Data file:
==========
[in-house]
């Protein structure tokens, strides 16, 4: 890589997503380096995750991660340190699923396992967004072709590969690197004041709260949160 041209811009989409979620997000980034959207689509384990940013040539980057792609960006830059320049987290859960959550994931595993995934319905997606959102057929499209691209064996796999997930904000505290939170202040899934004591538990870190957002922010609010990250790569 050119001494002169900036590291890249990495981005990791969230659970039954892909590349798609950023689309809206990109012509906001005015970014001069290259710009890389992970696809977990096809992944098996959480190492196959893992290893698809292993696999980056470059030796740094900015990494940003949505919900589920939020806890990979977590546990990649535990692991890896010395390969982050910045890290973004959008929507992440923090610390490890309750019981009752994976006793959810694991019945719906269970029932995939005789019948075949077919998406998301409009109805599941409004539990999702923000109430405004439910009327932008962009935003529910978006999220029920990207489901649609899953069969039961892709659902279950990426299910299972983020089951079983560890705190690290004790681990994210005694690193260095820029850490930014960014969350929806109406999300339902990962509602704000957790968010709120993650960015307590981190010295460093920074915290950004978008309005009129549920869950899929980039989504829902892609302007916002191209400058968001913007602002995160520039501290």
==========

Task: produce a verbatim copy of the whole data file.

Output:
[in-house]
């Protein structure tokens, strides 16, 4: 890589997503380096995750991660340190699923396992967004072709590969690197004041709260949160 041209811009989409979620997000980034959207689509384990940013040539980057792609960006830059320049987290859960959550994931595993995934319905997606959102057929499209691209064996796999997930904000505290939170202040899934004591538990870190957002922010609010990250790569 050119001494002169900036590291890249990495981005990791969230659970039954892909590349798609950023689309809206990109012509906001005015970014001069290259710009890389992970696809977990096809992944098996959480190492196959893992290893698809292993696999980056470059030796740094900015990494940003949505919900589920939020806890990979977590546990990649535990692991890896010395390969982050910045890290973004959008929507992440923090610390490890309750019981009752994976006793959810694991019945719906269970029932995939005789019948075949077919998406998301409009109805599941409004539990999702923000109430405004439910009327932008962009935003529910978006999220029920990207489901649609899953069969039961892709659902279950990426299910299972983020089951079983560890705190690290004790681990994210005694690193260095820029850490930014960014969350929806109406999300339902990962509602704000957790968010709120993650960015307590981190010295460093920074915290950004978008309005009129549920869950899929980039989504829902892609302007916002191209400058968001913007602002995160520039501290």